I was sitting at lunch with former North Carolina star point guard Kenny Smith last Friday, five days before Zion Williamson blew out his Nike shoe and North Carolina blew out Duke on the road.
Smith was in Charlotte for NBA All-Star Weekend, but I wanted to talk to him about the two UNC-Duke games coming up in the next three weeks.
“Do you think you can split with them?” I asked Smith.
Smith scoffed in the same way that Allen Iverson once did when asked about the importance of practice.
“Split?!” Smith thundered. “We don’t go into anything hoping to split. We have all the tools that you need to win a national championship!”
At the time, I internally pooh-poohed this comment. Smith bleeds Carolina blue. The Turner Sports basketball analyst is on TBS and TNT all the time bragging about the Tar Heels. He’s supposed to think that, right?
But on Wednesday, I understood that Smith had a far better point than I first realized. Yes, Williamson only played 36 seconds before injuring his knee.
But even without Zion, Duke still had four McDonald’s All-Americans playing in that game – as well as two likely top-10 NBA draft picks in this summer’s drafts. The Tar Heels had only two McDonald’s All-Americans on their roster and they were ineffective, as freshmen Coby White and Nassir Little scored a combined 11 points and committed nine turnovers.
Yet UNC still eviscerated Duke, 88-72.
And this was at Cameron Indoor Stadium. In front of former president Barack Obama – who said “His shoe broke!” while watching Williamson’s knee injury unfold in real time – and the usual crowd of blue-faced Duke students who were red-faced by the time the night was out, undoubtedly thinking of all those lost weeks spent camping out in Krzyzewskiville.
There’s not a harder place to win in the country. If you can beat a No. 1 Duke team at Cameron – even without Zion – you have a chance to beat anybody.
So let’s listen to Smith a little longer here as he defended his “possible national championship” thesis to me.
“Do you have a great coach?” Smith asked. “OK, Roy Williams, you can check that off the list. Do you have a blend of young talent and old? Oh, we got that. Luke Maye, Cam Johnson (who had 26 points Wednesday), Nassir Little, Coby White – check that off.
“Do you have a magnetic player that can do other things players can’t do?”
It was here that I wondered who Smith was about to mention.
Because Duke has the truly magnetic guys, right? Williamson is the biggest name in college basketball and also the presumptive national player of the year, assuming he plays again this season and maybe even if he doesn’t. (A Duke spokesman said Thursday Williamson was diagnosed with a Grade 1 right knee sprain and his status is day-to-day). And R.J. Barrett gets to the paint anytime he wants and scores even more often than Williamson does. And Cam Reddish would be the best player on 98 percent of Division I teams.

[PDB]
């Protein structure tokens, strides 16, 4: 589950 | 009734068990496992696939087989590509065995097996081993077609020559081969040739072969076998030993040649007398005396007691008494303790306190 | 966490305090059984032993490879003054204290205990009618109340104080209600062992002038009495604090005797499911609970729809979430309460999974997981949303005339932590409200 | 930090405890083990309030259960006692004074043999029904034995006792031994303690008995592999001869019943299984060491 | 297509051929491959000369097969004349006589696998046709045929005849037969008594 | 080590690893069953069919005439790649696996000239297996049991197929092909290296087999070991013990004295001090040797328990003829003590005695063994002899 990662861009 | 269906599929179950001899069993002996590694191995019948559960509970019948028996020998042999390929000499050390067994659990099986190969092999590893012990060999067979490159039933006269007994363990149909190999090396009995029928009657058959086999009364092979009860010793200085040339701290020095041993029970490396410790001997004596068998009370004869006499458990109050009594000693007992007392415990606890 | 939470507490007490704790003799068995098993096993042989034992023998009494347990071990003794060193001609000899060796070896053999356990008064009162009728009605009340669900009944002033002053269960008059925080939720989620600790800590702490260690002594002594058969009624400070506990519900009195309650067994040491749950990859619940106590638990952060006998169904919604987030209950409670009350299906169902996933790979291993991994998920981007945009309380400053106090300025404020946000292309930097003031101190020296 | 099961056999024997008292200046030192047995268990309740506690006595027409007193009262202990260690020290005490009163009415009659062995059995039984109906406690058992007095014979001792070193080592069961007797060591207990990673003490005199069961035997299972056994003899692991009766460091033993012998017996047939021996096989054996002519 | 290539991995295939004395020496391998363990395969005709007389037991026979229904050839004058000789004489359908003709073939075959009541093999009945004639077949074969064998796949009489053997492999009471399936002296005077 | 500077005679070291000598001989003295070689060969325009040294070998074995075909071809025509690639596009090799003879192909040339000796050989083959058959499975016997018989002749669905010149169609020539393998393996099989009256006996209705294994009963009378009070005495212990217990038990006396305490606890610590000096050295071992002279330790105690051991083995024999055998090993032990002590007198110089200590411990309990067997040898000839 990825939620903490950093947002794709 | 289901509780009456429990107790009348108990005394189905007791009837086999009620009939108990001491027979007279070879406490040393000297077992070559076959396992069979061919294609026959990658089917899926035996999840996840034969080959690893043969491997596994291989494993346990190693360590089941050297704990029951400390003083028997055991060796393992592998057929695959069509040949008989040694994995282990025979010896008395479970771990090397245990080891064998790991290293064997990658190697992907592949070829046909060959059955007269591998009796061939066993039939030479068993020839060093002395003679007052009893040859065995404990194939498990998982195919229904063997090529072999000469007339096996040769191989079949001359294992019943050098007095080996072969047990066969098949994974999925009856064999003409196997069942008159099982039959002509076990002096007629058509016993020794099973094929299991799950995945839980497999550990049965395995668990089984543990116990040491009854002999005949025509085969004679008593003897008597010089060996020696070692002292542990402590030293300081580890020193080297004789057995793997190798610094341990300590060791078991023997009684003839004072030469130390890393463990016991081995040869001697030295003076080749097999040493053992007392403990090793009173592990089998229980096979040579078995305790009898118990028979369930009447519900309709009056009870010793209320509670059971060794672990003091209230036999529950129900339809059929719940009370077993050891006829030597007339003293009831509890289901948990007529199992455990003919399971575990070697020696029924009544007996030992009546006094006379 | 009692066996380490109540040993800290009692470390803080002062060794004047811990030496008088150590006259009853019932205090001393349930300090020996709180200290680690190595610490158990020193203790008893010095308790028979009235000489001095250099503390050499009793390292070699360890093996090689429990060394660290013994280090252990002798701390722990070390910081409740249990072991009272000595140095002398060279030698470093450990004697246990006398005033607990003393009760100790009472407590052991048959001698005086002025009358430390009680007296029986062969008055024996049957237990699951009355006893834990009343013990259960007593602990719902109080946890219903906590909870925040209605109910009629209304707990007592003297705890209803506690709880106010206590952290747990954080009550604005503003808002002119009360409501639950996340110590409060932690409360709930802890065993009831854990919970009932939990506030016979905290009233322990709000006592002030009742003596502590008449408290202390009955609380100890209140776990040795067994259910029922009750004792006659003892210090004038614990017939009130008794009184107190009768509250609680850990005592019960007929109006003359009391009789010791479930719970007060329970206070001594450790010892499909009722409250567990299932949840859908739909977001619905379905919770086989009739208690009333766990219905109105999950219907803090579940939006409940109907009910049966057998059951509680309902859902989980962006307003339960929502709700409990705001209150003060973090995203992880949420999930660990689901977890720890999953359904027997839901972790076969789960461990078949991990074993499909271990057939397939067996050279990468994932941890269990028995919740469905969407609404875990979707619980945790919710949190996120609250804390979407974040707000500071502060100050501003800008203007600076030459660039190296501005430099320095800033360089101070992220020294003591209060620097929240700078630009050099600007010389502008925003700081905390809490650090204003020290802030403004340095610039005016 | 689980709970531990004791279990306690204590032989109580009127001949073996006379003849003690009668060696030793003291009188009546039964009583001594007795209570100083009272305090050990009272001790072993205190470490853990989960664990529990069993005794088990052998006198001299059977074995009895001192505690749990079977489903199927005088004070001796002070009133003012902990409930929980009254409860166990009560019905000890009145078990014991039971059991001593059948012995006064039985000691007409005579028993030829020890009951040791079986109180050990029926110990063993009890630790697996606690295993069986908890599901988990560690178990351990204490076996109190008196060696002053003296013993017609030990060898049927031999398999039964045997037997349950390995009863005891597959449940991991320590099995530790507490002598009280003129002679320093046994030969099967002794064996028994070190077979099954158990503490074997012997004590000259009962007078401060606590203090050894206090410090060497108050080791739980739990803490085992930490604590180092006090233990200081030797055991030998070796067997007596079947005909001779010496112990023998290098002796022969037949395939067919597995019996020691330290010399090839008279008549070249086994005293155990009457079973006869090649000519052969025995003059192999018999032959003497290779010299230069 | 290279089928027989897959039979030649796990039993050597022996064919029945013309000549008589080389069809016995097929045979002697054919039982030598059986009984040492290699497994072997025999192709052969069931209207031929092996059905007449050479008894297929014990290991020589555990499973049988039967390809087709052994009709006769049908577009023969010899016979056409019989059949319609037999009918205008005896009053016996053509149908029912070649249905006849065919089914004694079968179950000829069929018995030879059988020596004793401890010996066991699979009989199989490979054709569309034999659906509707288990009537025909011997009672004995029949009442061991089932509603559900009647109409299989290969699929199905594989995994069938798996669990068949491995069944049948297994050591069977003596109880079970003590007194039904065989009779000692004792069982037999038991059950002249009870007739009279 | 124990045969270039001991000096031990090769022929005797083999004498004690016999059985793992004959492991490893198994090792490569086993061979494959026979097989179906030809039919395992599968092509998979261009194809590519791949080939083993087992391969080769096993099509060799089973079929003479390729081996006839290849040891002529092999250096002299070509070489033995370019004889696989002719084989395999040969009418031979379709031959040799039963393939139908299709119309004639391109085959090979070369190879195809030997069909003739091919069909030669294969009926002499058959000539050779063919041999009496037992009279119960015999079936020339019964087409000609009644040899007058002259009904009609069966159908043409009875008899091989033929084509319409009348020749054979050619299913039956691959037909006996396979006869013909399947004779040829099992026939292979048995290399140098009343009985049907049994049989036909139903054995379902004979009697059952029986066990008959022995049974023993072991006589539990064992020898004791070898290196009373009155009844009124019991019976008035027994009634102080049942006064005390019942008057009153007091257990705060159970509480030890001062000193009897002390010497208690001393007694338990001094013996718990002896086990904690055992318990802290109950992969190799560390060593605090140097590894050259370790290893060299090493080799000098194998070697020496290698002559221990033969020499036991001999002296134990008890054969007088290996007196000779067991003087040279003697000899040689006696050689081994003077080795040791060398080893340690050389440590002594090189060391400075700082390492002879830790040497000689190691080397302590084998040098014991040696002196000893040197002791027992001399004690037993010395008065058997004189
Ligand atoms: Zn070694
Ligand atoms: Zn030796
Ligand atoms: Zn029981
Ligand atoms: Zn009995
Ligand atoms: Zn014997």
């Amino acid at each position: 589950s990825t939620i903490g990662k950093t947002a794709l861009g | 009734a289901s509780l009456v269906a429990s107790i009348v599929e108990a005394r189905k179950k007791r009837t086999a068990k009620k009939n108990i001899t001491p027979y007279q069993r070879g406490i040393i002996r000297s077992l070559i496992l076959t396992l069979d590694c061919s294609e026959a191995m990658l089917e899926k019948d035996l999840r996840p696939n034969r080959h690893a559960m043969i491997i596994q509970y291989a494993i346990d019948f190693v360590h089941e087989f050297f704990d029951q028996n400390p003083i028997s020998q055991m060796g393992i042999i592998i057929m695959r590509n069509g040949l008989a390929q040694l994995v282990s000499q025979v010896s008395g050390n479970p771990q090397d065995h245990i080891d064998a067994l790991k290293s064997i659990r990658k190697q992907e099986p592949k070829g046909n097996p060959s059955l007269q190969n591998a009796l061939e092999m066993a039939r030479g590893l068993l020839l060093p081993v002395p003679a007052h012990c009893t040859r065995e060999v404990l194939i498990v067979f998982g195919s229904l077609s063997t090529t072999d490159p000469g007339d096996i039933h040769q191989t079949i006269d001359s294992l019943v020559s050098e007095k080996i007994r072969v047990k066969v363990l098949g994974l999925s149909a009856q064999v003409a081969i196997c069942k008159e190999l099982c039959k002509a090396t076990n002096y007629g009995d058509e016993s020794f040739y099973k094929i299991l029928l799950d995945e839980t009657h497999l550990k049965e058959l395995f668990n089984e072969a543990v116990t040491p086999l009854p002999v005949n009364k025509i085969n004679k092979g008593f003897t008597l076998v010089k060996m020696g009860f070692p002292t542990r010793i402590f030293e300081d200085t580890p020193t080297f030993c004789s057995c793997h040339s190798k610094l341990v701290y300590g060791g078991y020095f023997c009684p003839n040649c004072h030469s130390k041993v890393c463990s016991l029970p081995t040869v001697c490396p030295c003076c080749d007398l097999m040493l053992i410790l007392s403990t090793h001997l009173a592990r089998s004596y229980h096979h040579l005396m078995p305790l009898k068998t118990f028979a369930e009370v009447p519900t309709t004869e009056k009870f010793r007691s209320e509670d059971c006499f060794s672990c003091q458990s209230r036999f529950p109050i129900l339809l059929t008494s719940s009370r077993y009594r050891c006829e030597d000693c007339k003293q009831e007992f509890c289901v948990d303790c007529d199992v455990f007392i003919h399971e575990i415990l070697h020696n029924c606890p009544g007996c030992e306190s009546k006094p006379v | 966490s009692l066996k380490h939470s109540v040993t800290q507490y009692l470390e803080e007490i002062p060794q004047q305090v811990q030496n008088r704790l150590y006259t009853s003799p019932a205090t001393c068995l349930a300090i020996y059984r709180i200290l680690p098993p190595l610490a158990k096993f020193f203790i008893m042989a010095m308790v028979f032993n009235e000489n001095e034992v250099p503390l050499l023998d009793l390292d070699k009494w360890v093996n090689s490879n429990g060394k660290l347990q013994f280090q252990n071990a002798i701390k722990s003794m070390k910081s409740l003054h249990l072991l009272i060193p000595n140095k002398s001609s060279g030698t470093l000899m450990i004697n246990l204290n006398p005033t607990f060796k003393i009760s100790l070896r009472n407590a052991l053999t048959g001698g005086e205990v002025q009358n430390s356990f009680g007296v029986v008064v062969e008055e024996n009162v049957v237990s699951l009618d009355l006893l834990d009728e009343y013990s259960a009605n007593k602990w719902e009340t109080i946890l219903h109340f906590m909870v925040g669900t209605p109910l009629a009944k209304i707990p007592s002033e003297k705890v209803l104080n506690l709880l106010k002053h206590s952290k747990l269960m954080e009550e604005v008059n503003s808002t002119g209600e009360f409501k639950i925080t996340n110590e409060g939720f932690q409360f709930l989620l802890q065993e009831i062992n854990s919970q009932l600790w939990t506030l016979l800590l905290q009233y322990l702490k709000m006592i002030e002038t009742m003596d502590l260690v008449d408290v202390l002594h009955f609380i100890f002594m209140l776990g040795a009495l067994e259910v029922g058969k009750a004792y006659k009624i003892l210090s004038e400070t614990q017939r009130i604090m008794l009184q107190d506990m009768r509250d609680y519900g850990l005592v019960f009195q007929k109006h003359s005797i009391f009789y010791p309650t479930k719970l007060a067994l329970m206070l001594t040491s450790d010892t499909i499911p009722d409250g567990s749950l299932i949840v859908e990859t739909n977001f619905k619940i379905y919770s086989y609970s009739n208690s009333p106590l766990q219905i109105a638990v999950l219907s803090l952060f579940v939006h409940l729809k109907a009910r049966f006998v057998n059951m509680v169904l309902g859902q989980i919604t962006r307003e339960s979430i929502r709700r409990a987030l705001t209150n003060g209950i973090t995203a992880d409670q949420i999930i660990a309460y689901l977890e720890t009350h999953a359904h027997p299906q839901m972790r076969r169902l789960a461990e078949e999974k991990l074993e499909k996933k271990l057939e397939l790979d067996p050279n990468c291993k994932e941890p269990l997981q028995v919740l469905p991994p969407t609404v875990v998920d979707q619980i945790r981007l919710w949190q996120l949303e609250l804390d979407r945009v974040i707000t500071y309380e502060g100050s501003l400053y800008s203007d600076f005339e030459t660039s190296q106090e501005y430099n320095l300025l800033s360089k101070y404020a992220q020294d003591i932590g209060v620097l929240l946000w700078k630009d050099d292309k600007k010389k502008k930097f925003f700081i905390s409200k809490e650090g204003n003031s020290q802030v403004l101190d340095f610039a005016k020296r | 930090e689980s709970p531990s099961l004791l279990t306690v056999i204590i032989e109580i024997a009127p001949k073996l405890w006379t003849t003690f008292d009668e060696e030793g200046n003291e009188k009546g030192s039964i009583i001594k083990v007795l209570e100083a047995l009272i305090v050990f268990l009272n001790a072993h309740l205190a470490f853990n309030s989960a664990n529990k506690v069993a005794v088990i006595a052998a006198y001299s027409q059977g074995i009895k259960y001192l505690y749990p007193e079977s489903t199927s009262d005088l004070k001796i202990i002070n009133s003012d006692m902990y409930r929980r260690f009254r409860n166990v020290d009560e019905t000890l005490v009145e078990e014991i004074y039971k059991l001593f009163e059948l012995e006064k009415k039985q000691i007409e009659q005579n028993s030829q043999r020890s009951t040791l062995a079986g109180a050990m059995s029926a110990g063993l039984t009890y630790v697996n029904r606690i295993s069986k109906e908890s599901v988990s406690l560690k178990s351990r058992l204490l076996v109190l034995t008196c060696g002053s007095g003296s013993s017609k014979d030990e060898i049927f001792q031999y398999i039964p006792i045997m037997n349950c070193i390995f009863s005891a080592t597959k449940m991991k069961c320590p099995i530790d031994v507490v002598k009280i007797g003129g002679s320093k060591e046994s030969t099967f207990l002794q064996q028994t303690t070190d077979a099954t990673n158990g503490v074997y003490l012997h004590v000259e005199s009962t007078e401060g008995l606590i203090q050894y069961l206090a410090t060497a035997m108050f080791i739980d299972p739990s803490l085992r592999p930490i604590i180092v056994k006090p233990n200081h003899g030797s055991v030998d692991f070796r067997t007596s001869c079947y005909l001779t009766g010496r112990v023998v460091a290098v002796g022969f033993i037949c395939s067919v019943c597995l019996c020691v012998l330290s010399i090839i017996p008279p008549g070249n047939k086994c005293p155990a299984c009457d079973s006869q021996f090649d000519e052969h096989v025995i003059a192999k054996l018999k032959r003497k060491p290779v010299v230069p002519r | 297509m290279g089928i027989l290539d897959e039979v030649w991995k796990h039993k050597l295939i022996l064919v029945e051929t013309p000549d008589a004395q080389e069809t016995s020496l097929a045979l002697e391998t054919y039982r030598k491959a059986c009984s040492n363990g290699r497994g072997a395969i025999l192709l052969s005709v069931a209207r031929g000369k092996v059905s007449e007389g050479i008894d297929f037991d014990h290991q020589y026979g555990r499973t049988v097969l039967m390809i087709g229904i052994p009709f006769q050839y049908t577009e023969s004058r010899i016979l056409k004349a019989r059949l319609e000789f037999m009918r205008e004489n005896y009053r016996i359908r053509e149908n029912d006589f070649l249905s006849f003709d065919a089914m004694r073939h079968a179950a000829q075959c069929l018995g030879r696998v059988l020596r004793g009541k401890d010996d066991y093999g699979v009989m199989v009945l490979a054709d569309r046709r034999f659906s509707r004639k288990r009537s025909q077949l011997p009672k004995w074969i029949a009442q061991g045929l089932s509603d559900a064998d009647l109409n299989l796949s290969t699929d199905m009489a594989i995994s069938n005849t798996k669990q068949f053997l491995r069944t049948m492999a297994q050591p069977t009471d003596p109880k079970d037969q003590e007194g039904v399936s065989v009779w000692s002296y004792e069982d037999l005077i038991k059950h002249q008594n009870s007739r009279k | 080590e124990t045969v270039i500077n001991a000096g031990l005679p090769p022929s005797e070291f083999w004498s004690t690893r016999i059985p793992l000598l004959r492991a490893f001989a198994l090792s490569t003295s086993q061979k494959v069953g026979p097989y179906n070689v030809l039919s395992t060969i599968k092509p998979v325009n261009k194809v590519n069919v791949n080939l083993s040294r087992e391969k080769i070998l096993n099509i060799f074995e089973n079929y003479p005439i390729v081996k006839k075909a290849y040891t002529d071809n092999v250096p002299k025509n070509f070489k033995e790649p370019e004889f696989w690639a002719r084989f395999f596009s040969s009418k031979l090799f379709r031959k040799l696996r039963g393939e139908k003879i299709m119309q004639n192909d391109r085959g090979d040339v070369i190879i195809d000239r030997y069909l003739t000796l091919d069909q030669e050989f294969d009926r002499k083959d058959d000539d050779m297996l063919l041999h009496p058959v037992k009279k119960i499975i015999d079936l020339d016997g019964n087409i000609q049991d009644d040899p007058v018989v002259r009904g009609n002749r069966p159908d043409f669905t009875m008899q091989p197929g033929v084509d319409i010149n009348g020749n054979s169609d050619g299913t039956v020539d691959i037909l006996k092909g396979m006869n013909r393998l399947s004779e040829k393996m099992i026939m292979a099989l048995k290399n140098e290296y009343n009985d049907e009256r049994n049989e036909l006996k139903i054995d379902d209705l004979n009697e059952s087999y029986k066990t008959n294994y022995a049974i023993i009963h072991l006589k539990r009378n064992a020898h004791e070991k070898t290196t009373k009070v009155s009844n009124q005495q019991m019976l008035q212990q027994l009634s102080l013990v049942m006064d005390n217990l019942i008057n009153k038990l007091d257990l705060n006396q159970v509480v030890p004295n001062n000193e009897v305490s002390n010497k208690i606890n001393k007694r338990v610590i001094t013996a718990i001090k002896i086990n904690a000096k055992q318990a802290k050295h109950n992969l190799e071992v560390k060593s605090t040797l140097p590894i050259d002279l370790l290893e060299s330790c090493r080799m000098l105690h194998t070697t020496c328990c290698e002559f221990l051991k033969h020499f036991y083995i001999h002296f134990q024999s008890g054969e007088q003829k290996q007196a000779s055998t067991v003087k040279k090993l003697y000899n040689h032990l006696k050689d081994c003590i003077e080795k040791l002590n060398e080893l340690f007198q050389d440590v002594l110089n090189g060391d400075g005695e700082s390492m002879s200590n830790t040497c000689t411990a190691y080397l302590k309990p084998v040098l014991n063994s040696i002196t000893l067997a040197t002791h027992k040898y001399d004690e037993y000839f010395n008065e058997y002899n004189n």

“Luke Maye,” Smith continued. “He can get you a 20-20 game.”
Smith would go on to mention Little and White, too, but he said Maye’s name first. And right on cue, here came Maye Wednesday night with an extraordinary 30-point, 15-rebound game in his final game at Duke.
I don’t think the Huntersville product – who famously had agreed to walk on the Tar Heel team as a freshman before a late scholarship became available – has ever played better.
“Luke was sensational,” Williams said afterward.
Now there are all sorts of caveats attached to Wednesday night’s win, and most start with the letter “Z.” Williamson’s injury couldn’t have come at a worse time for Duke, which had structured a lot of its game plan around the soaring heights of Mount Zion and suddenly had to adjust to his absence.
“Be honest,” Williams said. “When the big fella goes out of the game, it changes a lot of stuff for them. Zion Williamson – I have never seen anything like him. It was a huge blow for them, and having that happen during the course of the game, you don’t have time to prepare for it.”
“We were knocked back after that injury,” Duke coach Mike Krzyzewski said. “You could see it.”
All true. But still, how does Duke allow 62 points in the paint?
Third matchup in Charlotte?
If Williamson still isn’t playing by March 9, when Duke comes to Chapel Hill in the regular-season finale, Coach K will have a much better game plan figured out to compensate. There’s no doubt Duke could return the favor and win on the road at UNC.
I hope Zion is playing in that one, and I really hope he’s around for the 2018 ACC tournament in Charlotte March 12-16. It would be a shame for the Queen City not to get its only shot at seeing Zion – at least until he visits the Charlotte Hornets during the 2019-20 NBA season as a member of the New York Knicks.
Duke also shot only 8-for-39 from three-point range Wednesday (although UNC was even worse, shooting 2-for-20). Both teams will shoot better from the perimeter in Chapel Hill.
And if they match up again in Charlotte for a third game in three weeks… well, who knows? No one has ever been better at getting a team ready for the ACC tournament than Coach K.
Let’s end with Kenny Smith, who was winding up to a conclusion over his plate of risotto.
“We’re a national championship team,” he proclaimed. “We’re not worried about splitting!”
That turned out to be true. If the hundreds of thousands of Tar Heels besides Smith were ever worried about salvaging a split of their two games this season against one of the most talented Duke teams in history, they don’t have to fret about that idea anymore.
But Duke does.
Scott Fowler: 704-358-5140, @scott_fowler